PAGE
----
Essay: Ethics of IVF

The first baby ever born via in vitro fertilization (IVF) was Louis Brown in 1978. Prior to her birth, people declared that she would be without a soul because she was conceived in a test tube. When she was born these fears were put to rest, but that did not stop the debate about the ethics of in vitro fertilization (IVF).

There has been great criticism that families and doctors who choose in vitro fertilization (IVF) are “playing God” by trying to create life where God had not ordained it. People also complain about all of the life that is created in a test tube but never gets to grow inside a mommy’s tummy. Other questions, outside of the religious realm specifically, include who should be allowed to have in vitro fertilization (IVF)? And who should decide when it is appropriate to turn to in vitro fertilization (IVF) for creating a family?

Part of the debate about the ethics of in vitro fertilization (IVF) is centered on when life begins. If one believes life begins at conception, then fertilizing any egg that will not be implanted in a uterus would be considered unethical. It would be the snuffing out of a life. This not only affects the choice of whether or not to undergo in vitro fertilization (IVF), but it also affects how many embryos will be implanted.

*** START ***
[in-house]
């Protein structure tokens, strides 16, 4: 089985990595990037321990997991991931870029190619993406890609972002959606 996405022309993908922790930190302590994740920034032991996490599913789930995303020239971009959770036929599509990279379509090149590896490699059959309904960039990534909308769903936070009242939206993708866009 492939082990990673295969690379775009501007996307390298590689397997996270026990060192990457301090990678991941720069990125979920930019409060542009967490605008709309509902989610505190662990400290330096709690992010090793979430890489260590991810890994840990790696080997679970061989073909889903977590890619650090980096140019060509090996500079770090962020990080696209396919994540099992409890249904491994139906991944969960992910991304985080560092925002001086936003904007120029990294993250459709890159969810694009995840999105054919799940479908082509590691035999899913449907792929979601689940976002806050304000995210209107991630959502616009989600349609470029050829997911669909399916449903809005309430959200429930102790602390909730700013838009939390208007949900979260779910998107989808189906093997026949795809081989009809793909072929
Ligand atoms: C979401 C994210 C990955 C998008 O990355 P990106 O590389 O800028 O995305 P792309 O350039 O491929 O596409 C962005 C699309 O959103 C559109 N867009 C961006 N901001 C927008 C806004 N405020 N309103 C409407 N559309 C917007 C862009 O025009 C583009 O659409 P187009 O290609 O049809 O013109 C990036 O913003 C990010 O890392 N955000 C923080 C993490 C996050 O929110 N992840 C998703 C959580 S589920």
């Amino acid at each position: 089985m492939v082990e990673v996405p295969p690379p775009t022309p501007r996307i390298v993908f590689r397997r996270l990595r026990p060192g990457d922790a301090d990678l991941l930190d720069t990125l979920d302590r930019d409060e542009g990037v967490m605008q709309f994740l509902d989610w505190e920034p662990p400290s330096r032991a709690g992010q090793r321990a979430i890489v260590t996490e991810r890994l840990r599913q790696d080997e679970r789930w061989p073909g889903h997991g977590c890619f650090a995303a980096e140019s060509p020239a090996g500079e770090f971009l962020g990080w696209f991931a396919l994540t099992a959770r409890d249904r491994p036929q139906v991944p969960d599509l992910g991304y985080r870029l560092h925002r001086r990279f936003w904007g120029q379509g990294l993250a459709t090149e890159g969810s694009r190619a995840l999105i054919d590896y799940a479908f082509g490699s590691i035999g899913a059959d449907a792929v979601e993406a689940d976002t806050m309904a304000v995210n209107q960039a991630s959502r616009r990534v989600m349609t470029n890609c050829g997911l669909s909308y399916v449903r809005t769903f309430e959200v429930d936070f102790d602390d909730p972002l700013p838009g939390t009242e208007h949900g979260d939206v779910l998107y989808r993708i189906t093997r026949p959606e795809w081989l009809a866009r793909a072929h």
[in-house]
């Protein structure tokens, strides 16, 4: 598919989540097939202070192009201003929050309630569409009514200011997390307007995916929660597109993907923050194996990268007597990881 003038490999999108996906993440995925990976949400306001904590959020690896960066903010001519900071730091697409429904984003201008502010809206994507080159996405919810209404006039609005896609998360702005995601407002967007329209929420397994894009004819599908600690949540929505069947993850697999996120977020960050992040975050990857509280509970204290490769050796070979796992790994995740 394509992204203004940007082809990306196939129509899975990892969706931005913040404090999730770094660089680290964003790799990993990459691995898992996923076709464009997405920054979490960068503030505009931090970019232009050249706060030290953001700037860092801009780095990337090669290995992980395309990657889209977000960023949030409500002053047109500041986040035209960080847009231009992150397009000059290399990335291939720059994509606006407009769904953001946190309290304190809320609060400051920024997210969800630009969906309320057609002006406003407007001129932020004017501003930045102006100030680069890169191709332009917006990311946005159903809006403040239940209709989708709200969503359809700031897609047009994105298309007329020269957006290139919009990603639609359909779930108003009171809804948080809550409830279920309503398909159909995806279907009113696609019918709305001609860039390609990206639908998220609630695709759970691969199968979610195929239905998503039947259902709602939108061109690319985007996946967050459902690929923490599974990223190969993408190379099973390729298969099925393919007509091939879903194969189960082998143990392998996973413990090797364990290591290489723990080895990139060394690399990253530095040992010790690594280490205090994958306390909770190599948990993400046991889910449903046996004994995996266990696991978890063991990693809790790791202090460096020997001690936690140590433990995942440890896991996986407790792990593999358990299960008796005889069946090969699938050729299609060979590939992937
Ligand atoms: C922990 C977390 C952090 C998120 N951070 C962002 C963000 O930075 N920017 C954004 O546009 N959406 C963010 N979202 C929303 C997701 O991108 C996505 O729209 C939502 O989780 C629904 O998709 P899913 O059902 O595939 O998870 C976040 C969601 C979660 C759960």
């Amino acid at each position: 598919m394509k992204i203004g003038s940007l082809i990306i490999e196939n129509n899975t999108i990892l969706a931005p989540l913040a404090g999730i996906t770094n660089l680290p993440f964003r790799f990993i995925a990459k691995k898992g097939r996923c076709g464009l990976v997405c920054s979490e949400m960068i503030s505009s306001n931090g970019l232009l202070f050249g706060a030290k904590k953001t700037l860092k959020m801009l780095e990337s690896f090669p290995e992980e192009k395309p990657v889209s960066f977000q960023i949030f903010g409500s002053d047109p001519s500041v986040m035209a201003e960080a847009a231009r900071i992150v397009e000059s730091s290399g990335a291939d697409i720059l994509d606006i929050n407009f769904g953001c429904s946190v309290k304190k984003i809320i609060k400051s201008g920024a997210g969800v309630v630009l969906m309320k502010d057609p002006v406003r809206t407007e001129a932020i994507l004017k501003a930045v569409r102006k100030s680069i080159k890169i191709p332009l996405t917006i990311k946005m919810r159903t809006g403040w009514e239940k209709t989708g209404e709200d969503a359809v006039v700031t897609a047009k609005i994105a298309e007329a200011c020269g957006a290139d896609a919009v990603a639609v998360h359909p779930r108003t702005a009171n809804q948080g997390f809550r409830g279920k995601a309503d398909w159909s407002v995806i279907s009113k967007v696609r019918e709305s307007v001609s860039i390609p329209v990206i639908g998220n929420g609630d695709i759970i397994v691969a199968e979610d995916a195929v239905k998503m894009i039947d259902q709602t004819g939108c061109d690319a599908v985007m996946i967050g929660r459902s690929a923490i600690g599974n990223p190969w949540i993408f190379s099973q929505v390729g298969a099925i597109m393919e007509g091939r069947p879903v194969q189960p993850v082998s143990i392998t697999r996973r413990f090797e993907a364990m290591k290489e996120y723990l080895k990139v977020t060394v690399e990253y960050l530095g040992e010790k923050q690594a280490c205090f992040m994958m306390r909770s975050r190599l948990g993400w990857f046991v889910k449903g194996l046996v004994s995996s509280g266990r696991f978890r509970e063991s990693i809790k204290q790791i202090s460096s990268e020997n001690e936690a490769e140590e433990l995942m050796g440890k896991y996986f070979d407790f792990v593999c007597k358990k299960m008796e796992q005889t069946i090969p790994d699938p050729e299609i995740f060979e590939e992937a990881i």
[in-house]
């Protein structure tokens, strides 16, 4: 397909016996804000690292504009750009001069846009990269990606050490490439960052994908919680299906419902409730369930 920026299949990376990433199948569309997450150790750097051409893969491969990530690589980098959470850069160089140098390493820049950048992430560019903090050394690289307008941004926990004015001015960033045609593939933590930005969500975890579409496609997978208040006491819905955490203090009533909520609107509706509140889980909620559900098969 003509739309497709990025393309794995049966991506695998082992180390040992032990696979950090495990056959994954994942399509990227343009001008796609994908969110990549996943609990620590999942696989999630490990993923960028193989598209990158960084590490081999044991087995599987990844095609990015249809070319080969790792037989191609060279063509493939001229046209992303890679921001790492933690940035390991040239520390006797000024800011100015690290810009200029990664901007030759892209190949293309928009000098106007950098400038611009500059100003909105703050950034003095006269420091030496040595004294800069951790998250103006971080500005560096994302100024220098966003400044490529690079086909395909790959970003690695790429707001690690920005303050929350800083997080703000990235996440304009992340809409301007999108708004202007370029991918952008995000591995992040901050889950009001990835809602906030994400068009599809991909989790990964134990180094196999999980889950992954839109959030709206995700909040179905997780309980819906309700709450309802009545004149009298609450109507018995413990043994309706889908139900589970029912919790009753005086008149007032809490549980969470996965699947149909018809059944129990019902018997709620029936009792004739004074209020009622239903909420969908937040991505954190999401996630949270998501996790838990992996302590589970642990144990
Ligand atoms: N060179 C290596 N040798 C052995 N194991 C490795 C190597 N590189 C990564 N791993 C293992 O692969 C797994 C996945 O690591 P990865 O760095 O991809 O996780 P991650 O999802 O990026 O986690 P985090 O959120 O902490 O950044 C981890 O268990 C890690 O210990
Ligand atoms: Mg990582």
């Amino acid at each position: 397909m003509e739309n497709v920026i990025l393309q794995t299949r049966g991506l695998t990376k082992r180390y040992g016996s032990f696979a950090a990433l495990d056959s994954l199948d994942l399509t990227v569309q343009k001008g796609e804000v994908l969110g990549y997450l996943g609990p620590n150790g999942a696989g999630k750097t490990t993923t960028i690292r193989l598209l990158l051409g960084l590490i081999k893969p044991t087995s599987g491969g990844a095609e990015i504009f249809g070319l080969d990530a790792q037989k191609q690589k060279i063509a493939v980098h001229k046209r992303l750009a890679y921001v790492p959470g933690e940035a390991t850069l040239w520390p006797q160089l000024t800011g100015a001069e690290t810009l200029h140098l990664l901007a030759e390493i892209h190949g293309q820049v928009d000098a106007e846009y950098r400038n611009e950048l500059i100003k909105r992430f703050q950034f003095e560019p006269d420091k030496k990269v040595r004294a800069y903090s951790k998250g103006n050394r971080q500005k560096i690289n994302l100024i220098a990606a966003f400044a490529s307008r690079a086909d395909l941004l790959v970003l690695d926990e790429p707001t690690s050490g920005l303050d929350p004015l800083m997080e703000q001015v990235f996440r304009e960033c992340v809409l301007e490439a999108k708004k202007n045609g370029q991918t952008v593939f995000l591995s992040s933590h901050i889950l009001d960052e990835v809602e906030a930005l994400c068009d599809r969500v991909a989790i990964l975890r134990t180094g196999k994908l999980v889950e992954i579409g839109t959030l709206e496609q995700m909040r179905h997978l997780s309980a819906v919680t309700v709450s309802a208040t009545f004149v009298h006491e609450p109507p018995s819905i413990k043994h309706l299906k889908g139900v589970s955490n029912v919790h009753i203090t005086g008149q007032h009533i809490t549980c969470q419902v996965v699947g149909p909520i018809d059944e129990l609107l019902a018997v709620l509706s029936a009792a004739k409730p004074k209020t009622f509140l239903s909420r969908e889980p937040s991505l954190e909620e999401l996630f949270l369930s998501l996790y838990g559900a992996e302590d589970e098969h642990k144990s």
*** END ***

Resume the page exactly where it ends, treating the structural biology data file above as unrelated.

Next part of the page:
If a doctor creates 10 embryos, but only implants four to six, what is to happen to the so-called “surplus embryos?” They have a variety of fates awaiting them. Some will die in the process of being frozen and some will die while being defrosted. Some will fall victim to the process and die due to equipment malfunction or operator error. There are some surplus embryos that will end up poured down a sink drain, left on the counter to “air die,” or even thrown into the medical waste bucket. Scientists may also use some of the surplus embryos for stem cell or other research.

There are many alternate ideas about when life begins that make the ethics of in vitro fertilization (IVF) already listed a moot point. According to, other definitions of when life begins include:

  • at the eight week point in a pregnancy, when a fetus loses its tail and gill slit structures;
  • when a fetus has a face recognizable as a human being, around 10 weeks gestation;
  • when the brain matures and first becomes conscious of itself, near the 26 week mark of a pregnancy; or
  • after birth, when the fetus is first separated from the mother.

    With the exception of the final point, all other definitions rely on an ability to accurately know how far along a pregnancy is.

Ultimately, every individual needs to explore all sides of this issue before deciding if in vitro fertilization (IVF) is right for them. They should consider the cost, when they believe life begins, and what they will do with any left over embryos.